Bobby Kotick, 38, isn't all that big on thrill-seeking. So why did he become CEO of Activision (ATVI
)? The video-game publisher (No. 3 among this year's best-performing companies on Standard & Poor's Mid Cap 400 index) specializes in extreme-sports games such as skateboarding, snowboarding, surfing, and even wakeboarding, in which water-skiers pull daredevil stunts as they fly over ramps in the water. The answer is simple: "I'm a businessman," he says. "When I got involved in this business, there was only one serious company [Electronic Arts]. I knew it was a rapidly growing market. I knew there was room for another."
Kotick was right on both counts. The video-game industry is indeed big business. Despite the slow economy, the market for video-game hardware, software, and accessories rose 43% in 2001, to a record $9.4 billion, according to market research firm NPD. Compare that with Hollywood box-office receipts, which totaled $8.35 billion (see BW Online Special Report, 12/13/01, "The Game Boom").
Activision has ridden video games' wave of popularity as professionally as its extreme-sport hero, surfer Kelly Slater. On Jan. 24, management raised financial guidance for the second quarter in a row. It says revenues for fiscal year 2002 will come in at $765 million, $40 million more than the previous estimate and 23% ahead of 2001's $620 million. In
fiscal 2003, revenues are expected to reach $845 million. Only Electronic Arts (ERTS
) is bigger: It posted revenues of $1.3 billion in 2001.
JUMP AND CRASH. Naturally, investors want a piece of the action. But like video-game players, they should prepare themselves for the thrills and spills associated with the sector's stocks, which respond to weekly video-game sales figures and are relatively thinly traded. Shares of Activision and its rivals can jump and crash 20% in any given week.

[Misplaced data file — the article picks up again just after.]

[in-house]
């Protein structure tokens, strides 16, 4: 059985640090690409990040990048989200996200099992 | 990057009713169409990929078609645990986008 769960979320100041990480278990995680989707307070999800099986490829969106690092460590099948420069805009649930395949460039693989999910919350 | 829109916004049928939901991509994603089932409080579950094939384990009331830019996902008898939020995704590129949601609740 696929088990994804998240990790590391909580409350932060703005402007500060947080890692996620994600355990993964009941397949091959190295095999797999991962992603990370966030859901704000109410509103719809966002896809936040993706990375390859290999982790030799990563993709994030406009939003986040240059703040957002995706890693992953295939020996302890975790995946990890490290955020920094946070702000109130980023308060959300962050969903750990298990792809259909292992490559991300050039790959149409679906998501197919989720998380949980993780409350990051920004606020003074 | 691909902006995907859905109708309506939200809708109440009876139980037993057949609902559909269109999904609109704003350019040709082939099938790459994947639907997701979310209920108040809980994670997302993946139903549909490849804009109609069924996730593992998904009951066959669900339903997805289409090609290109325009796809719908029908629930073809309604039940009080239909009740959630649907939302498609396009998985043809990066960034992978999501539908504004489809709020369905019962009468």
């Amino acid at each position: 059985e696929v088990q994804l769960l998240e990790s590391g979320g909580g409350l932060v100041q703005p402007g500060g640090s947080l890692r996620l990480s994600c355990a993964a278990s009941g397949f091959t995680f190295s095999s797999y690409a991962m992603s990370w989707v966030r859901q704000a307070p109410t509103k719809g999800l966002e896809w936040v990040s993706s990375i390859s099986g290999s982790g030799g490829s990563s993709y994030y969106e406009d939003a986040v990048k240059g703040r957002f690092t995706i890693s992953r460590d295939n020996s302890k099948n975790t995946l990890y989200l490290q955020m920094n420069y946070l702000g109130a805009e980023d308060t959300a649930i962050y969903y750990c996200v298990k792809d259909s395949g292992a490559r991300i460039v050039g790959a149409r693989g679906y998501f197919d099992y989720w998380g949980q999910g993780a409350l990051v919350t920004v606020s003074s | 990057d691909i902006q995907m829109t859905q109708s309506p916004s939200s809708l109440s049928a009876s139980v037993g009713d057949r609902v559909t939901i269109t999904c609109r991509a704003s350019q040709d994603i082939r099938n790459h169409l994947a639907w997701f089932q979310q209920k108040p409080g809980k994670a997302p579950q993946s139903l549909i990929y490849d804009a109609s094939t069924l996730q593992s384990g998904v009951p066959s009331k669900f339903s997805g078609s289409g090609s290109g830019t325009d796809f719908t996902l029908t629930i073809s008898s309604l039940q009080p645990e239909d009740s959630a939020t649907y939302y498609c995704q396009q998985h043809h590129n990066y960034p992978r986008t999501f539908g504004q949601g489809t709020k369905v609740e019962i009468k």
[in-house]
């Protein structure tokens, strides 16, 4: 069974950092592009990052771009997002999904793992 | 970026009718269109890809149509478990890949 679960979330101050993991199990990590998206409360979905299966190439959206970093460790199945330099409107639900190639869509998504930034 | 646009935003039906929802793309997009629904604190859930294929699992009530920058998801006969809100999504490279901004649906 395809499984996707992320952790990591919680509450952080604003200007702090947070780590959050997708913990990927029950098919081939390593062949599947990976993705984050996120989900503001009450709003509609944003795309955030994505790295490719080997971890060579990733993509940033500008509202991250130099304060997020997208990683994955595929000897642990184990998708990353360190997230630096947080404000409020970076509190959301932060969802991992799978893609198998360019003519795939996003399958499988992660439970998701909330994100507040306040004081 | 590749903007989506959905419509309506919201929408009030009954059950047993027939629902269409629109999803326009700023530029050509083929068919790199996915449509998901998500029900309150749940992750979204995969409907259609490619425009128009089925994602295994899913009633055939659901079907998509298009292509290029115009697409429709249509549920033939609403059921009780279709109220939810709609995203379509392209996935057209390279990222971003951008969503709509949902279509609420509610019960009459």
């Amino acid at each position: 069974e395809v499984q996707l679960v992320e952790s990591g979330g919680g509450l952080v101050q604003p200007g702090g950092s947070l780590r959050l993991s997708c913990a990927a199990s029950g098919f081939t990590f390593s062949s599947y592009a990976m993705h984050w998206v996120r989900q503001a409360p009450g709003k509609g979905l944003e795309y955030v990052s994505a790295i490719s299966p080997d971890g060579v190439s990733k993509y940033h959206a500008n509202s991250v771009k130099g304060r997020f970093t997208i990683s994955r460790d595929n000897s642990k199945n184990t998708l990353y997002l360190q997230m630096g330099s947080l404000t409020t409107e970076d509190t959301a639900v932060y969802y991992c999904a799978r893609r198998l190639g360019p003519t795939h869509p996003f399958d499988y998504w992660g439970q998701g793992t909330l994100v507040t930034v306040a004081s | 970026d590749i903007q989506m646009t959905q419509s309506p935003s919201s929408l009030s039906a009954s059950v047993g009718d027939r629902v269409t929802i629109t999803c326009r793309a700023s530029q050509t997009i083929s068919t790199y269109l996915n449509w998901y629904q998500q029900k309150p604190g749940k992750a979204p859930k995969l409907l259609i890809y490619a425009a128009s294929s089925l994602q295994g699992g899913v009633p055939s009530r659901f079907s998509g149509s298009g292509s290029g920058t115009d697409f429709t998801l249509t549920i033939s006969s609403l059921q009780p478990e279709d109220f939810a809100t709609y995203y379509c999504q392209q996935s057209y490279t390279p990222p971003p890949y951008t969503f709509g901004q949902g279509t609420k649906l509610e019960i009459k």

Since Activision's upbeat earnings report on Jan. 23, the stock has moved from $24 to $32 and back to around $28 -- still well shy of the consensus 12-month target of $35. "You need to use that volatility to your advantage and exploit it. Video-game stocks are not for the faint of heart," says Edward Williams, an analyst with Gerard Klauer Mattison & Co.
Kotick would like to change that by making his business more predictable. To that end, he has put market research on equal footing with creativity for the selection and development of game titles. Almost every Activision studio now has its own dedicated focus-group facilities, where game developers can watch through two-way mirrors as groups of 10-year-olds take on the latest Tony Hawk Pro Skater game. And financial bonuses are tied to game sales, so developers, not just the sales team, benefit if they produce a best-seller.
FRANCHISES. Equally important is betting on video-game franchises with proven track records. To date, extreme-sports titles have been Activision's lifeblood. Tony Hawk Pro Skater alone has grossed $425 million in its three years on the market. The company also has seen reliable sales from games based on the Marvel Comics characters X-Men and Spiderman, and from Star Wars.
On Mar. 15, Activision released the latest version of Tony Hawk for Microsoft's Xbox and Nintendo's Gamecube console. Tony Hawk 4 and a preliminary version of Tony Hawk 5 are already in the works, as are almost 30 other extreme-sports titles including Mat Hoffman Pro BMX 2 and a new addition of the Kelly Slater Pro Surfer series.